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Progressing from MATLAB to Julia

A guide for MATLAB programmers interested in transitioning to the Julia programming language
Oct 2022  · 11 min read

In the highly disruptive world of data science, nothing lasts forever. Every time new tools and software pop up, they have the potential to challenge the technology status quo. This dynamic is particularly visible in the programming language landscape. There is a good number of programming languages well-suited for data science. While the data space is currently dominated by a handful of very popular programming languages, other new, allegedly more powerful languages are gaining momentum. One of the most promising examples is Julia. 

Released for the first time in 2012, Julia can be considered a data science rising star. Despite its relative newness, Julia has already impressed the world of numerical computing with its high performance and unbeatable computing speed. Over the years, Julia has grown in maturity, and today it is commonly labeled as one of the “future languages” of data science and artificial intelligence. 

There are many compelling reasons to start learning Julia. However, the transition pathway may differ depending on the programming languages you are familiar with. While most articles and courses focus on how to transition from MATLAB to any of the two most popular languages for data science, Python and R, it is also important to provide resources for users from other programming languages interested in progressing to Julia. 

The goal of this article is to introduce Julia to MATLAB programmers. We will study the differences and similarities between the two languages and provide some tips to migrate from MATLAB to Julia for data analysis and visualization. Let’s get started!

What is MATLAB used for?

MATLAB is a programming language specifically designed for numerical computing. Since its launch in 1984, MATLAB (an abbreviation of "MATrix LABoratory"), has been widely adopted in academia and scientific research. Despite being relatively old, it’s still an extremely popular programming language. In October 2022, it ranked 14th position in both the PYPL Index and TIOBE Index

MATLAB language excels in high-level computational tasks, including advanced mathematical and statistical operations. The language also includes plotting and algorithm implementation capabilities, making it a perfect candidate for data science.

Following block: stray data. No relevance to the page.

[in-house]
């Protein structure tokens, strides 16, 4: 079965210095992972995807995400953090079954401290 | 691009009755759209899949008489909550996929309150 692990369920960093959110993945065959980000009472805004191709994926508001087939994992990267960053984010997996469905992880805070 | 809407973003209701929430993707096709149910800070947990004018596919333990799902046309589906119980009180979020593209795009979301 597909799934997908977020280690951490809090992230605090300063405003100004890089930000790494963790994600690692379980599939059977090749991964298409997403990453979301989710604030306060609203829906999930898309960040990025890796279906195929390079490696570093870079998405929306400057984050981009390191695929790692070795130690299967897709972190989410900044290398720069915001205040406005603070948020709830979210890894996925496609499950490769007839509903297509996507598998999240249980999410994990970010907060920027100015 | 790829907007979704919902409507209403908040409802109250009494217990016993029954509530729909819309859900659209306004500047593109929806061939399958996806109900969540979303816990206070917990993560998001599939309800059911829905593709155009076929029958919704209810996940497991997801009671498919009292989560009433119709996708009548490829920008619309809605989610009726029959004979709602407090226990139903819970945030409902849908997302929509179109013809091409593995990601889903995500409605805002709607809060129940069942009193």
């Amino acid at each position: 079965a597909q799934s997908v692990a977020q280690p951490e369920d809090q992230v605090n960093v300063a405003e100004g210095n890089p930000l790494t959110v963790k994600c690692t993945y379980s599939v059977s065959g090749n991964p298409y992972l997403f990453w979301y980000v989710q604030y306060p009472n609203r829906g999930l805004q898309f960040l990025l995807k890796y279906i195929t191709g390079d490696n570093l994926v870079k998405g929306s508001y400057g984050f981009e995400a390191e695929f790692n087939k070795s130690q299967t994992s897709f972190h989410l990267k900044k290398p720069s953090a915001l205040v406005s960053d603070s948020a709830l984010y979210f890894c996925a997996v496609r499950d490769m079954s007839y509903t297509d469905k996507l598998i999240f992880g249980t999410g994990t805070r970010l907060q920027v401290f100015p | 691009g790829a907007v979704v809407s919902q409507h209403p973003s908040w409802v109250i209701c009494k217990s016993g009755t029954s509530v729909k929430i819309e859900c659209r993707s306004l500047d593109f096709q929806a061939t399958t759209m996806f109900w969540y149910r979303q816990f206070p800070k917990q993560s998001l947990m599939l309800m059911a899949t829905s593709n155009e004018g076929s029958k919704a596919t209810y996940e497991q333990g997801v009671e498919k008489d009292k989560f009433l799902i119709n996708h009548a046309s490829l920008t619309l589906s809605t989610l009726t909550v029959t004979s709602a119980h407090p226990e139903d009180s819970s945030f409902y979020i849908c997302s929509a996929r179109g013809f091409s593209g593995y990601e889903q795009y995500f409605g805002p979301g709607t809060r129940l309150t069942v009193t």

However, MATLAB also comes with an important caveat: it is a proprietary tool. This means that, unless your affiliated institution grants you access, as is often the case in academic settings, you may have to pay a large amount to get a license. Plus, since users don’t have access to its source code, it can get hard to understand how some of MATLAB’s capabilities work. 

These factors can make MATLAB less attractive compared to other programming languages that you can use for free.

What is Julia used for?

Behind any innovation is the desire to improve or outperform the dominating technologies of the time. This was the driving force behind Julia, which draws inspiration from some of the most powerful programming languages. As Jeff Bezanson, Stefan Karpinski, Alan Edelman, and Viral B. Shah, the founders of the language, stated in a post explaining why they created Julia:

“We want a language that's open source, with a liberal license. We want the speed of C with the dynamism of Ruby. We want a language that's homoiconic, with true macros like Lisp, but with obvious, familiar mathematical notation like Matlab. We want something as usable for general programming as Python, as easy for statistics as R, as natural for string processing as Perl, as powerful for linear algebra as Matlab, as good at gluing programs together as the shell. Something that is dirt simple to learn, yet keeps the most serious hackers happy. We want it interactive and we want it compiled.”

Because of its unique features, resulting from this cherry-picking process that brings together the best of the best programming languages, Julia is rapidly gaining momentum. 

Since its first release in 2021, Julia has been downloaded over 40 million times, and the Julia community has registered over 8,000 Julia packages for community use. These include various mathematical libraries, data manipulation tools, and packages for general-purpose computing. 

As for its popularity among all other languages, Julia ranks in 25th and 27th position in the October 2022 PYPL Index and TIOBE Index, respectively.

Julia is a general-purpose programming language, meaning that it can be used in many software development tasks, such as web development and game development, but it is particularly well-suited for machine learning and statistical computation. Indeed, Julia enthusiasts like to label it the inheritor of Python and R for data science.